Now, software containers are going to grow in importance, and this kind of approach will be more common over time. Shipping a converged data platform on its own won't solve the problem of how to manage huge volumes of data coming into the business, or that different sets of data will need different handling methods in order to make the most out of it.

New tools like graph databases can and should be used alongside data lakes based on the data models that companies want their app information to be in. Managing that as part of a converged approach to data is where I see the biggest problem for companies to solve."

Mirror mirror on the wall, who's the fairest platform of them all?

Quantium, a data analytics company focused on retail, financial services and media markets, has been running containers in production on MapR for over 2 years now, and has worked closely with MapR from the beginning.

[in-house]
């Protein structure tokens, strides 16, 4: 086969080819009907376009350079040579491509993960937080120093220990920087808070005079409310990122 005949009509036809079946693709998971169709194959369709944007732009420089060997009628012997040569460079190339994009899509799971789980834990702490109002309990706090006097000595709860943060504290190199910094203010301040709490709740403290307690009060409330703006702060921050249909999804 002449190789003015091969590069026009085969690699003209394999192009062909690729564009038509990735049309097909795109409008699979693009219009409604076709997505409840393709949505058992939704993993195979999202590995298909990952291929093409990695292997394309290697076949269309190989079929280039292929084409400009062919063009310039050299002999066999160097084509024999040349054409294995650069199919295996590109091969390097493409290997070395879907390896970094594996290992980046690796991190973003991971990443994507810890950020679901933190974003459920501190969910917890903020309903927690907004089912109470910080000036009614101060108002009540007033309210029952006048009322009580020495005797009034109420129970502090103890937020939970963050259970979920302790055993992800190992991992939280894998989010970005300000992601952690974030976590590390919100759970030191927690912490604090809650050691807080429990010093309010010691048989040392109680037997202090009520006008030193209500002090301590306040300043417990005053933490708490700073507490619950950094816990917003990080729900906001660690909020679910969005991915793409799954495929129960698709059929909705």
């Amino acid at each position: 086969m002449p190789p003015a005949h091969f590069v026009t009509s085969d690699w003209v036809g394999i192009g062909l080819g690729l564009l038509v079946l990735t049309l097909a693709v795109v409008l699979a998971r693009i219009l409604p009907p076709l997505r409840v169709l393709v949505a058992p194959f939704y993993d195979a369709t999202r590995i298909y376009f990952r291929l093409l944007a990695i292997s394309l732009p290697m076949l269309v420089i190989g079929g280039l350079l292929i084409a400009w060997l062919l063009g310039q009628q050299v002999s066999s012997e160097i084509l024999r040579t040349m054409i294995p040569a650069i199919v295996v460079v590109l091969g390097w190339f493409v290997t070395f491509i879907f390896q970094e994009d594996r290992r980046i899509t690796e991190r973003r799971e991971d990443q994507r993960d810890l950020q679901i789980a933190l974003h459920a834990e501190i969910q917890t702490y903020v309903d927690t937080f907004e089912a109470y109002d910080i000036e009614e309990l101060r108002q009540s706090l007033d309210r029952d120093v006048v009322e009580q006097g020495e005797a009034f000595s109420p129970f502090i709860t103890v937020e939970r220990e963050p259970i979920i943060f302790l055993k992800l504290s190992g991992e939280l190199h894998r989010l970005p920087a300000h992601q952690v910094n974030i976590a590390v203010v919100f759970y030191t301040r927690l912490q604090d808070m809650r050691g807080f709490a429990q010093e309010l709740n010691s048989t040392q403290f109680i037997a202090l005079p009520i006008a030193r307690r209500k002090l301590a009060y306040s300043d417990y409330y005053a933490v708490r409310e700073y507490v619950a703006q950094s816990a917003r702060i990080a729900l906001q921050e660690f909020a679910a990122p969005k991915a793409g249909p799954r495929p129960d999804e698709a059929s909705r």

"Moving from a non-containerised to a containerised world has been challenging, but today we are able to do things we would never be able to do with a non-containerised architecture," says Gerard Paulke, Quantium enterprise architect.

Paulke continues:

"Things like multi-tenancy and being able to support multiple environments on the same hardware suddenly become easy. The introduction of the new PACC tools and pre-built, certified container images add an extra level of security and allow interacting with MapR FS, Streams and DB easier than ever.

We looked at other options but none were as mature, straight forward or cost effective as running containers on MapR. SAN/NAS technology was cost prohibitive and didn't fit into our strategy of distributed, scalable infrastructure. There were no other distributed filesystems with POSIX support that would allow us to run containers alongside Hadoop analytics workloads.